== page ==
Besides being scarred by negative experiences, Christina is also the sole breadwinner of her family. This means having to channel most of her income into daily expenses.

She is thus very cautious with the money that remains, preferring to opt for a safer route.

“Lately my friends have been talking to me about robo-advisors and investments,” Christina shared. “I’m still on the fence about this – mainly due to the existing financial responsibilities I have at the moment.”

With a smaller risk appetite and a tighter budget, Christina tries to make the best out of what she has while playing it safe.

To do so, she has multiple bank accounts to set aside her daily expenditure and rainy day funds.

“I look for the best savings accounts for long-term savings and maximise benefits through smaller things like interest rates.”

However, interest rates do fluctuate at times which happened a lot in the past year due to the pandemic.

“I always tell myself that the added benefits were not mine to begin with,” she elaborated. “That makes it a lot easier for me to process the emotions when the banks decide to cut the interest rates.”

Christina also chose not to sign up for credit cards.

She explained, “I know there are quite a lot of tiers of benefits to credit cards, but I decided I would stick to debit cards to watchfully keep my finances in line.”


While the three profiles have very different financial management styles, all of them shared the same concern with me.

How do you draw the line between greed and stewardship?

For Jonavan, he measures it by the peace he experiences – or the lack of – when it comes to his investments.

“When you’re playing with margins or borrowing money to invest, or when you’re too fearful, can’t sleep and stress over your financial future when the prices drop, that’s when you know greed has started to seep in,” he said.

“We’re just fund managers of the money that God gave us.”

He added: “In the midst of being good stewards of money, we might get carried away and become obsessed with money.”

What helps Jonavan stay grounded is 1 Chronicles 29:12, which helps him remember that “nothing is ours”.

“Like how an investment banker might check with his client (money-giver) before performing a large trade, so we should also check back with our money-giver, God, before making any huge investment decision,” said Jonavan.

“We’re just fund managers of the money that God gave us.”

While Gabriel shared that he would like to one day try investing on his own rather than rely on robo-advisors, he is unsure if that is the best practice for him now.

“One thing that held me back in this journey was that I found myself becoming a bit too obsessed when I was more active in monitoring trends and news,” he revealed.

It was a fixation that would quite quickly bleed into greed.

“Maybe that might change as I learn more and become wiser financially,” continued Gabriel. “But as of now, I feel I’m emotionally and spiritually better off simply by setting aside a fixed sum into my robo-investments monthly.”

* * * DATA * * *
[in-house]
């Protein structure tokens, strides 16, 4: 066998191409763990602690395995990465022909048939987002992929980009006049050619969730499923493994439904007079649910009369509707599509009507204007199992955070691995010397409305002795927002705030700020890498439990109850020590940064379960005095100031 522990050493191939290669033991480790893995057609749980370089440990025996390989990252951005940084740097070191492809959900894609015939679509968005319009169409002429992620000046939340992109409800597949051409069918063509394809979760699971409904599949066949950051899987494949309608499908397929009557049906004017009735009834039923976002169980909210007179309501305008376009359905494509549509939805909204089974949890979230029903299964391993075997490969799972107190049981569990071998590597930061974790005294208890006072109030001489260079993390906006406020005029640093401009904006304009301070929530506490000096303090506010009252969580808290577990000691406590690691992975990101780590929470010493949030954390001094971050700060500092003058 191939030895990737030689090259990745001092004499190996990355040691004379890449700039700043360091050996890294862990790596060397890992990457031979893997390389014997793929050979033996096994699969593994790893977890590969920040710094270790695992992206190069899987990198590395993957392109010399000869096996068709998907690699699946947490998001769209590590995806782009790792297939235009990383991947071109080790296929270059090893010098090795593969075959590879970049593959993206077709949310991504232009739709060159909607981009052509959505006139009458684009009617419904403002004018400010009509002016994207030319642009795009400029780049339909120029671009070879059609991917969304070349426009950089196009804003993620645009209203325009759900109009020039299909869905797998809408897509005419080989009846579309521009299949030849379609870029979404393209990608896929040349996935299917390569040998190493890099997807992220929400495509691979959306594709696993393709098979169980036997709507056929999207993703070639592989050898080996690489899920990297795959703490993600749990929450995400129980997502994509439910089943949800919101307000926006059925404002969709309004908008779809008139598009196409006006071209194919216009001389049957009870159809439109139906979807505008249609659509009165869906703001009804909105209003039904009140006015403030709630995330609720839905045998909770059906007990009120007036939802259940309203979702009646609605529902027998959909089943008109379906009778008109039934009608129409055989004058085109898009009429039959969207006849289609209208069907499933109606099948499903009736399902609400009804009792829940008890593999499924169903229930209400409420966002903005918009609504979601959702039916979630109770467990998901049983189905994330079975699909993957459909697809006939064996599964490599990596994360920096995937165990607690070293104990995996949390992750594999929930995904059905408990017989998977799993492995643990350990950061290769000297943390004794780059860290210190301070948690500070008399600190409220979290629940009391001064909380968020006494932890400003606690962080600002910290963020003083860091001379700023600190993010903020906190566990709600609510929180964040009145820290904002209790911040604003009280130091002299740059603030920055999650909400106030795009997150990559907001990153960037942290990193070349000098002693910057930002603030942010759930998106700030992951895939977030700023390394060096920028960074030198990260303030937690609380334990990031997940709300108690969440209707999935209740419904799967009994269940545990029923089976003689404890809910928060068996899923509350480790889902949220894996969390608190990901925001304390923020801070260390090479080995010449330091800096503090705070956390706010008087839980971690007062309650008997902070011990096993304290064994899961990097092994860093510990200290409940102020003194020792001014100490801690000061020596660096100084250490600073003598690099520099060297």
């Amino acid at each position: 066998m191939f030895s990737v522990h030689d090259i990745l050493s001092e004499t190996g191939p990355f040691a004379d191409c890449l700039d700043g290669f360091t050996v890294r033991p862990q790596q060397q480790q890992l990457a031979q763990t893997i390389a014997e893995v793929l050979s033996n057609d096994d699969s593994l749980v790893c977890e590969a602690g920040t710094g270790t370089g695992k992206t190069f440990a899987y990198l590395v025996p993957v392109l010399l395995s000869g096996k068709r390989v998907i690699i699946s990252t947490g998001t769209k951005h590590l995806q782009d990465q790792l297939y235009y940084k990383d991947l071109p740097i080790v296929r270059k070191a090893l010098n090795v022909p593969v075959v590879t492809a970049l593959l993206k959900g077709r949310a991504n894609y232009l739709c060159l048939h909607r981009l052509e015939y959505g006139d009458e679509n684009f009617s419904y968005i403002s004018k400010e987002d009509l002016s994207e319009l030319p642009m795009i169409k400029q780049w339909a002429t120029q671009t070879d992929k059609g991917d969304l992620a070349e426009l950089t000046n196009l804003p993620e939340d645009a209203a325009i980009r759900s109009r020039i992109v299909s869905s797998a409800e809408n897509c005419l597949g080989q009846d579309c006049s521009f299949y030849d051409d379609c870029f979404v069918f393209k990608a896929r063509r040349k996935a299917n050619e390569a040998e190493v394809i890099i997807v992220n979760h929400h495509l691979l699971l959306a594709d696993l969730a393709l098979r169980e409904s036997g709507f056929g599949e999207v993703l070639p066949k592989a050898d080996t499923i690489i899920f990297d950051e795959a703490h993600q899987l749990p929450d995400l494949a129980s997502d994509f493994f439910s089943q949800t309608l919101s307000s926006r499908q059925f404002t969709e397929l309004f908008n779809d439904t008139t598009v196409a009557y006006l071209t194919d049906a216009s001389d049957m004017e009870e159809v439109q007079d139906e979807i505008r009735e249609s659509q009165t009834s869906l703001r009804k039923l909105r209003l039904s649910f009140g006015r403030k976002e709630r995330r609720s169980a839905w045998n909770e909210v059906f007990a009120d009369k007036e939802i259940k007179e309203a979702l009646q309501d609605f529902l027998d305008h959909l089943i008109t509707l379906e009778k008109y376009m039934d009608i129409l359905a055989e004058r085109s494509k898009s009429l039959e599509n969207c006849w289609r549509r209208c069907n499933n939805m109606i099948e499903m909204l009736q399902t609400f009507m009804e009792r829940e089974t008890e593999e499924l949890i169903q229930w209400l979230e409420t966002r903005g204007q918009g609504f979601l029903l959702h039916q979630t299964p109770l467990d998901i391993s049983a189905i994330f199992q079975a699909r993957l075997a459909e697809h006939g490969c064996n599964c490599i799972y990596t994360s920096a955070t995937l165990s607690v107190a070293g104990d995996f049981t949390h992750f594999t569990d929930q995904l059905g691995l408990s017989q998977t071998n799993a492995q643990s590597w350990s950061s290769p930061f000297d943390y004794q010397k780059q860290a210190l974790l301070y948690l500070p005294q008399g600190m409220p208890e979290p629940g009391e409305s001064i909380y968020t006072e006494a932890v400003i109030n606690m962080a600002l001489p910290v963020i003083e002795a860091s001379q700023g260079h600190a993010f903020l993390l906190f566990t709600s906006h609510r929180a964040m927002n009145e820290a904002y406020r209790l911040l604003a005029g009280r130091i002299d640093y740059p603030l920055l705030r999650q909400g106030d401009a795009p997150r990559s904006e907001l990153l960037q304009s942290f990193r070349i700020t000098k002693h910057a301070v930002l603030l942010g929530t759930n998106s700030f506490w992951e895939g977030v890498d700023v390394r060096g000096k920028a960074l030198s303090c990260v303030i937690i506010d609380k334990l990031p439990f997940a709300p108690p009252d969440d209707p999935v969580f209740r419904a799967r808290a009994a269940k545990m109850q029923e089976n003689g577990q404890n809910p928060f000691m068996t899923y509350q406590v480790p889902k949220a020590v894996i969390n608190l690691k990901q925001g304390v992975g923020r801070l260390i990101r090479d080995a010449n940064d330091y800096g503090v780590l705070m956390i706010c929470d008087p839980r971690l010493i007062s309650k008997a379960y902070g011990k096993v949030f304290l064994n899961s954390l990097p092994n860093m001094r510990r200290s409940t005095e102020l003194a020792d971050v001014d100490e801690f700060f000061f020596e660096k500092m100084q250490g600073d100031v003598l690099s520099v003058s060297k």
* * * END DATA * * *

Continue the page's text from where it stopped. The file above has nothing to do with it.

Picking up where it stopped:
While Christina doesn’t dabble in the stock market, it doesn’t mean that greed doesn’t creep into her life. 

“I used to be very obsessed about every cent going in and out of my accounts, to the point that I would check my balances multiple times a day,” she admitted.

This was a result of childhood experiences where familial relations had been strained over financial matters.

“As a child, seeing that, I learnt that money was a powerful thing – but it led to my obsession with it,” she explained. “For example, if I was feeling stressed out about finances, I would easily lose control of my temper and snap.”

“At the moment, I think that my curiosity to know more is merely fueled by the desire to have more.”

These days, Christina has learnt to be “quite chill” when it comes to money. She doesn’t check her account to see how much she has, but only to make sure she has not been scammed.

Knowing that the area of finance makes for many pitfalls is also why she is hesitant to go into investments.

“I’m not confident to say that my motives for pursuing these things, if ever, are purely innocent,” Christina admitted. “At the moment, I think that my curiosity to know more is merely fueled by the desire to have more.”

She added: “Right now, I’m satisfied with being content with what I have. Money has always been a stronghold for me since young due to my childhood experiences, so for me to be able to reach this point – it’s a breakthrough.”

As our three friends have shown, financial management can come in different shapes and forms.

Whether you’re saving or investing, using credit cards or debit cards, there is no one-stop solution because we all have different liabilities, risks appetites and financial goals.

And remember, financial planning isn’t just all about accumulating more money.

Whether you save or you invest, it is important that we honour God with our wealth and give Him the first and best of everything we have (Proverbs 3:9).

Happy #adulting!

  1. On a scale of 1-10, how well are you managing your finances?
  2. Based on the article’s tips and handles, what is one practical thing you can do towards financial stewardship?